Greg Packer

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Gregory F. Packer (born December 18, 1963), is a retired[1] American highway maintenance worker from Huntington, New York, best known for frequently being quoted as a "man on the street" in newspapers, magazines and television broadcasts from 1995 to the present. He has been quoted in more than 100 articles and television broadcasts as a member of the public (that is, a "man on the street" rather than a newsmaker or expert). According to the Nexis database, from 1994 through 2004 Packer was quoted or photographed at least 16 separate times by the Associated Press, 14 times by Newsday, 13 times by the New York Daily News, and 12 times by the New York Post.[2] Although he always gives his real name, he has admitted to making things up to get into the paper.[3][4]

Packer's status as a frequent interviewee is mostly due to his hobby of attending public appearances of celebrities and other media events and being first in line on such occasions, leading to him being dubbed a professional line sitter.[5] He has consequently had the opportunity to meet people including Mariah Carey, Garth Brooks, Dennis Rodman, and Ringo Starr, as well as at least three presidents of the United States: Jimmy Carter, Bill Clinton, and George W. Bush.[3]

He is credited as being the first in line to purchase an iPhone at the Apple Store at Fifth Avenue in New York. He began camping in front of the store at 5:00 a.m. on Monday, June 25, 2007, 110 hours before the iPhone went on sale.[6] He performed a similar stunt at the same Apple Store for the release of the iPad,[7] but was bumped from the first position in line due to not having a reservation.[5]

Early life[edit]

Greg Packer was born to Eleanor and Sidney Packer in Huntington, NY. He is the youngest of four siblings: Aileen, Marcia and Jeffery. He attended Huntington High School, in Huntington, New York on Long Island, graduating in 1983.

Notable man on the street quotes[edit]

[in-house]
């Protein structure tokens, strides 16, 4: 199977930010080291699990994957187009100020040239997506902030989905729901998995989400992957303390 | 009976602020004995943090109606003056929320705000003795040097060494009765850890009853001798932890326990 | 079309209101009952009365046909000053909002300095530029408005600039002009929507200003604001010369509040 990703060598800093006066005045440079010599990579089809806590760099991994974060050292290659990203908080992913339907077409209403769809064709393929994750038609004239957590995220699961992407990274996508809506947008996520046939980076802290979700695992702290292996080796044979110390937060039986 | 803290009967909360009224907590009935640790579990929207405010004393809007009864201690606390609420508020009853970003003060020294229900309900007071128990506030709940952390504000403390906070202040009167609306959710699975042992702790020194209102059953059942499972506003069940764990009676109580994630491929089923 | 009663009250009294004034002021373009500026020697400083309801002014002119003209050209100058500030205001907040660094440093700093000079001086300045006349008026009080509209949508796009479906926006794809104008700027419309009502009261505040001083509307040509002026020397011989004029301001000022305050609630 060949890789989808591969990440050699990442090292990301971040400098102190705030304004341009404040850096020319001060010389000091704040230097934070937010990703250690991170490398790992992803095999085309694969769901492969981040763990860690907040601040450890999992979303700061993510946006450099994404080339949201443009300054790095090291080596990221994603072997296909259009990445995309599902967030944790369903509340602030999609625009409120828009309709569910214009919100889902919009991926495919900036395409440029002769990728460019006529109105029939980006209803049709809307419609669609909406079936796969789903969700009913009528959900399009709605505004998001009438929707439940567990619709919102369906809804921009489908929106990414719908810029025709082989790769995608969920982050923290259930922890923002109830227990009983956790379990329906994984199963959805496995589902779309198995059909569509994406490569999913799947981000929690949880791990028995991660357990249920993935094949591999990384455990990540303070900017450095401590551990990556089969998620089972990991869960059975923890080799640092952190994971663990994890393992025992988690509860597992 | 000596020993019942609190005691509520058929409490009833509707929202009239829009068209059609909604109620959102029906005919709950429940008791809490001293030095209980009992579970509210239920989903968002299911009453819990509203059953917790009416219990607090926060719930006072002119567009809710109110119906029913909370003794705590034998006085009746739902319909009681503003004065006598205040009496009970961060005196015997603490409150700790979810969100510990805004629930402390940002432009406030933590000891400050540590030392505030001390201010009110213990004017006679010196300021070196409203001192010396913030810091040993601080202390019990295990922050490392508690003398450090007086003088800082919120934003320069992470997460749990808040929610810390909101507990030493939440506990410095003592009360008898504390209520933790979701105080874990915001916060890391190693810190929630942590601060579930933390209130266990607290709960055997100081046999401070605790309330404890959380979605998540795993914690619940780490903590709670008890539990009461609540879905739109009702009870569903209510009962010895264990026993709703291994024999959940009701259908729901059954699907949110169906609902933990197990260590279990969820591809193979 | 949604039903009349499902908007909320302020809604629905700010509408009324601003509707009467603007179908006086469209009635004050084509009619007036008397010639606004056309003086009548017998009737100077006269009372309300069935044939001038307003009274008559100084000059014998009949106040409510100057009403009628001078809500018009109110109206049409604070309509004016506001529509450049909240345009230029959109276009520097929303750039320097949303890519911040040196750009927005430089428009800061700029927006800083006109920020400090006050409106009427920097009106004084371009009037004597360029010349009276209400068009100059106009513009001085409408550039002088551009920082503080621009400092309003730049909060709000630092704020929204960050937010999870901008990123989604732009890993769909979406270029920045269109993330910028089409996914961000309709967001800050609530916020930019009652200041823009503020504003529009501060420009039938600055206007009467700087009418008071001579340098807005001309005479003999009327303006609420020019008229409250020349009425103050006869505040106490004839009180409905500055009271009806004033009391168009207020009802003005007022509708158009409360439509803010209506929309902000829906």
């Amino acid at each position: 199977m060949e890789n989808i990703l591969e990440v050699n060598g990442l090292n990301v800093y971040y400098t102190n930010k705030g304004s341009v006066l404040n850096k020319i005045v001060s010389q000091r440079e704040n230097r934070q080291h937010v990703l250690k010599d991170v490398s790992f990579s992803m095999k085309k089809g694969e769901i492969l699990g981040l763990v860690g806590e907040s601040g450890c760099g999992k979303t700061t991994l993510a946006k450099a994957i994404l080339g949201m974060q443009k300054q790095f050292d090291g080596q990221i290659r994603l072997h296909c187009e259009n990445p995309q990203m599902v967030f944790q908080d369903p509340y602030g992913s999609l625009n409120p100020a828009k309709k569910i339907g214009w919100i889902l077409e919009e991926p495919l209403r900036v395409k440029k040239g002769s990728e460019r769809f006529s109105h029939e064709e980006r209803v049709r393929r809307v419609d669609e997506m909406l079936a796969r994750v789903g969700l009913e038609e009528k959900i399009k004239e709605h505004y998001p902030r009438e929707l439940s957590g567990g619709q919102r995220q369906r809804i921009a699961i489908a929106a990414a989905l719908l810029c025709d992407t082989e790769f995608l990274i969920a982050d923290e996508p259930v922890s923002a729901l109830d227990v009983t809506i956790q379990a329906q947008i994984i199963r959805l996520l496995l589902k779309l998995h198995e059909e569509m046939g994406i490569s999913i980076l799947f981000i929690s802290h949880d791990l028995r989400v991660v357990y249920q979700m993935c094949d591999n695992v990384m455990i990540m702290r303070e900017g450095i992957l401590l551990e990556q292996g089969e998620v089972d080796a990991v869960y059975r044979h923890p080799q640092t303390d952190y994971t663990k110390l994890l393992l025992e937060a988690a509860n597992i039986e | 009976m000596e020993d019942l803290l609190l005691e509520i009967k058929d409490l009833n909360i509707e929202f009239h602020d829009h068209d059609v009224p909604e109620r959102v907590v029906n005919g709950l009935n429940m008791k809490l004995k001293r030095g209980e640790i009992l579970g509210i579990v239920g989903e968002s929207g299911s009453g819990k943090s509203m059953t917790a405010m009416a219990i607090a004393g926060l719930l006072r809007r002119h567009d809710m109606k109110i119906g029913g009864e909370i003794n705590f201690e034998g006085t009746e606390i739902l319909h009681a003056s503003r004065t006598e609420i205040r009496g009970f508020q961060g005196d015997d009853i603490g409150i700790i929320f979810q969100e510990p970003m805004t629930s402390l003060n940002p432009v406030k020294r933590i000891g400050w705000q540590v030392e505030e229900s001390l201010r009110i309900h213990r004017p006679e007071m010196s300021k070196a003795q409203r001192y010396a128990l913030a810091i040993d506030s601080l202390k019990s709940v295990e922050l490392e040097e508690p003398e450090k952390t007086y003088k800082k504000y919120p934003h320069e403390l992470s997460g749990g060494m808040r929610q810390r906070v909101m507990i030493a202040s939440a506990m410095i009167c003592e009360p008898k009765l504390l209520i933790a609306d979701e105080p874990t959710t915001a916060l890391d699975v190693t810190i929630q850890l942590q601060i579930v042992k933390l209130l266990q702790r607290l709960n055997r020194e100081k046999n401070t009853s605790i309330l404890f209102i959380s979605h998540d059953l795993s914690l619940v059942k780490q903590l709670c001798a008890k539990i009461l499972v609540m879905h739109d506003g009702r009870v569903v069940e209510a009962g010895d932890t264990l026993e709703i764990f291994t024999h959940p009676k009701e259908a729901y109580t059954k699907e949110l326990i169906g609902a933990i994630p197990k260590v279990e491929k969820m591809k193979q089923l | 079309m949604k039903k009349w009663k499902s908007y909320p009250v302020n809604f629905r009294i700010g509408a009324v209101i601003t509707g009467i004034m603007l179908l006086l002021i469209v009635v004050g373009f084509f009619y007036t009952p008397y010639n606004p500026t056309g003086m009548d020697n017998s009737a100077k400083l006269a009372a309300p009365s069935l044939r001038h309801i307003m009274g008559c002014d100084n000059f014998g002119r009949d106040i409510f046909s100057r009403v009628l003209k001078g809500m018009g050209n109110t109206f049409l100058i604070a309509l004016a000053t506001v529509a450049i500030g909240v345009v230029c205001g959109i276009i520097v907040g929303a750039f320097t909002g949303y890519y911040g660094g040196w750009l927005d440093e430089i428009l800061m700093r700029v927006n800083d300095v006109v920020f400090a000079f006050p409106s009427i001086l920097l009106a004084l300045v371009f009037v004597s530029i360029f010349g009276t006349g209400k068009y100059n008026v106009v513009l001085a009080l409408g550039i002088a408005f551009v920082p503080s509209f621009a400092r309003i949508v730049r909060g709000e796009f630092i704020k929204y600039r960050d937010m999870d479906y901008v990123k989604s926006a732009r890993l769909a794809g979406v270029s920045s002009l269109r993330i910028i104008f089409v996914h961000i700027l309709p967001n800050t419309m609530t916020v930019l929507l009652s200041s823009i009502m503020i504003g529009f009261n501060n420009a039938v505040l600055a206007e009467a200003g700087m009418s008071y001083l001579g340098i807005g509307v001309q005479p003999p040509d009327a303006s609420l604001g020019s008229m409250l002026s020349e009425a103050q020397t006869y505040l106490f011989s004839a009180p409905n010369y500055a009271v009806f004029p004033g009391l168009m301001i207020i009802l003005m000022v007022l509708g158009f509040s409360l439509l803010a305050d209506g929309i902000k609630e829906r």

The first known quote of Packer ran in The Tampa Tribune on October 6, 1995, when Packer was 31:

"The Jewish people are fans of Pope John Paul II", said Greg Packer of Huntington, N.J. "He does not limit his message to one faith; he reaches out to everybody."

The identification of Packer's home state as New Jersey appears to have been an error: there is no Huntington, New Jersey.

According to a 2002 article about Packer, "He was first in the line to see ground zero when the viewing platform opened at the World Trade Center site December 30, 2001. He was the first in line in 1997 to sign the condolence book at the British consulate when Princess Diana died. He slept outside in the snow in Washington, D.C. in January 2001 to be the first in line to greet President George W. Bush after his inauguration."[4]

His quotes have ranged from the expression of common sentiments, such as "It's a day for happiness and to be together", regarding a St. Patrick's Day parade,[3] to colorful statements such as his opinion of a New York Yankees game played on Yom Kippur: "There's no way the Yankees will lose, but if they do, they will certainly have something to atone for."[8]

Notoriety as frequent man on the street[edit]

In June 2003, columnist Ann Coulter and blogger Mickey Kaus, commenting on media coverage of Hillary Rodham Clinton's memoir Living History, noted that Packer was "the centerpiece of The New York Times' 'man on the street' interview about Hillary-mania." Packer had been quoted in the Times as stating, "I'm a big fan of Hillary and Bill's. I want to change her mind about running for president. I want to be part of her campaign." Coulter said:[9]